The West Indian Founding Father of our Federal Government
Alexander Hamilton by Ron Chernow
818 pages [Hardback], 2004.
Lantana Public Library Call No.: B Ham
“Safety from external danger is the most powerful director of national conduct. Even the ardent love of liberty will, after a time, give way to its dictates. The violent destruction of life and property incident to war, the continual effort and alarm attendant on a state of continual danger, will compel nations the most attached to liberty to resort for repose and security to institutions which have a tendency to destroy their civil and political rights. To be more safe, they at length become willing to run the risk of being less free.” ― Alexander Hamilton, The Federalist Papers
How extraordinary and yet not at all surprising that one of our most forgotten Founding Fathers, Alexander Hamilton, observed the dynamics of post-9-11 America, the War on Terror, and a very realistic grasp of the way citizens of nations often choose to live.
It’s extraordinary that Hamilton’s observations can still be relevant to us, because for many of us not as well-read in American colonial history or American government, Alexander Hamilton and his legacy remain widely misunderstood, elusive, and ambiguous. Although he’s featured on our $10 bill and was our first treasury secretary and creator of the Federal deficit or national debt, he was vilified as our first “bankster,” plutocrat, monarchist, and war-monger. Hamilton did not lead the Continental Army against the British as Washington did, nor did he write our now famous Declaration of Independence or deliver the Louisiana Purchase to us as Jefferson did. He did not shape the powers of Congress as Madison would from the U.S. Constitution. Hamilton died infamously in a pistol duel with Vice-President Aaron Burr.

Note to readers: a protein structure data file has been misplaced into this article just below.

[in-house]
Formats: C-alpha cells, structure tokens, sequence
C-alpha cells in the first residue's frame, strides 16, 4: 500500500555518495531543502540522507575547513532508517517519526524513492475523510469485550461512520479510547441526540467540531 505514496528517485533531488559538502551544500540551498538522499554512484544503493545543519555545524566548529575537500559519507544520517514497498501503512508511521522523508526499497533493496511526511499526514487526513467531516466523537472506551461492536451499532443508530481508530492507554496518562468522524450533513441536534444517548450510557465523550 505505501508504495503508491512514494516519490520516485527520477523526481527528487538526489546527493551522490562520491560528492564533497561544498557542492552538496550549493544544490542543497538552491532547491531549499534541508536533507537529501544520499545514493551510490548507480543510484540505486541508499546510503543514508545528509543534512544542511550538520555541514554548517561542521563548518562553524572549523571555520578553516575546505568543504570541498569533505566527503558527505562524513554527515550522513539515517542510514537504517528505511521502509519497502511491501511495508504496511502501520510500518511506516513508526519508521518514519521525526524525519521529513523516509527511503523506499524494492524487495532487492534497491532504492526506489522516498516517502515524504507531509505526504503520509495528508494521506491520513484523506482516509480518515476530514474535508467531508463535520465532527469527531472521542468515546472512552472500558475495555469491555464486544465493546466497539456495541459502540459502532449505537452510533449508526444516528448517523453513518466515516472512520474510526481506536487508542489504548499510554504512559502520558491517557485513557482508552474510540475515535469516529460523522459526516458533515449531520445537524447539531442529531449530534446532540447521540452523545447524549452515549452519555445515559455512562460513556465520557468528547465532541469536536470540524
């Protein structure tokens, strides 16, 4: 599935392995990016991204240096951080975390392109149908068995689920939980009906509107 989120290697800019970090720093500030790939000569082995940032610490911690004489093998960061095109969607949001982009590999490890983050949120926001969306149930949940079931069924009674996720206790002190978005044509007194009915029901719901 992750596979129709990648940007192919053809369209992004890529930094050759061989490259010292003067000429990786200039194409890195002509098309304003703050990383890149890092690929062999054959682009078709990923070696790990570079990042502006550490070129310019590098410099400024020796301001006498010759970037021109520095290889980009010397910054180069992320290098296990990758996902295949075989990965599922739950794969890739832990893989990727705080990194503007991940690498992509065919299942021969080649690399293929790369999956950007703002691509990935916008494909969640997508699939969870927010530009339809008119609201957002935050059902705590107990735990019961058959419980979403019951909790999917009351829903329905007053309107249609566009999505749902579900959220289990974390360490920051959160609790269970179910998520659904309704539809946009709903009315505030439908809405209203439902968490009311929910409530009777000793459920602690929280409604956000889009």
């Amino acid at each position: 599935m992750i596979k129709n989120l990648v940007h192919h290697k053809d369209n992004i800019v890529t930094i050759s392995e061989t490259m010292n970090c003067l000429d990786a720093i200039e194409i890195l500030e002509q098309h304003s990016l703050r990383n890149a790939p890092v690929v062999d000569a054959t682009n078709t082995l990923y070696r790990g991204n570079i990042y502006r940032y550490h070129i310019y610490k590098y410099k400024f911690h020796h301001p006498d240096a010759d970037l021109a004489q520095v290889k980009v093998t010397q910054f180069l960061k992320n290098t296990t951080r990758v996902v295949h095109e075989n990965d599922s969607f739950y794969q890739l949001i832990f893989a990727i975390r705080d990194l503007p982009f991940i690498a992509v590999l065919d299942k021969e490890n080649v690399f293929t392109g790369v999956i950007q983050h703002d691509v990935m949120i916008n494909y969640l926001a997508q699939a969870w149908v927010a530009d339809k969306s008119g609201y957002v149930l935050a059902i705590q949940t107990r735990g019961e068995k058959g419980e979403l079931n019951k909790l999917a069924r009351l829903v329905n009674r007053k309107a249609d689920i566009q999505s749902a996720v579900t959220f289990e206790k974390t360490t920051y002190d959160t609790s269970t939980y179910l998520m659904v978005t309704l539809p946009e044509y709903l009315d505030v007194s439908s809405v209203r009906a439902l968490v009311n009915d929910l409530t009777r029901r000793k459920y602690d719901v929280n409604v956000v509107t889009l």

Hamilton’s extraordinary achievement was the institutional blueprint of the United States’ Federal government and much of the Executive Branch, our modern banking and financial markets, and a seemingly egalitarian meritocracy, all formed out of and underpinned by the U.S. Constitution. No other single person could have created the first Treasury Department and early customs/taxation system for the new country, chartered one of our earliest federal banks (the federal Bank of New York) and inspired the speculators of Wall Street, negotiated our first trade agreements with the Europeans and the Caribbean and tariff system, as well as founded West Point, our first Coast Guard, Hamilton College (for native Americans), and the Manumission Society to abolish slavery. Much of the Federalist party platform, of course, was influenced by Hamilton while he was alive and even after his death.
Hamilton’s vision of the American Federal system, claims Chernow, was undoubtedly shaped by what he lived under and observed of tyranny and excesses of power. A Creole/West Indian child prodigy born in Nevis/St. Croix, of illegitimate birth, a partly self-taught bilingual orphaned child later apprenticed to a merchant company, Hamilton eventually came to New York as a young immigrant and enrolled at Kings (later Columbia University). But he had come of age in the Caribbean where the most brutal forms of slavery, riots, rule of law and punishment existed, and he strongly believed in limiting and outlawing these in the new American republic, as Great Britain was doing throughout its Empire. Hamilton may likely have seen the oppressive social order and system of his childhood mirrored in the lawless excesses of French Revolution as it descended into a Reign of Terror, and he never romanticized that Revolution as Jefferson did.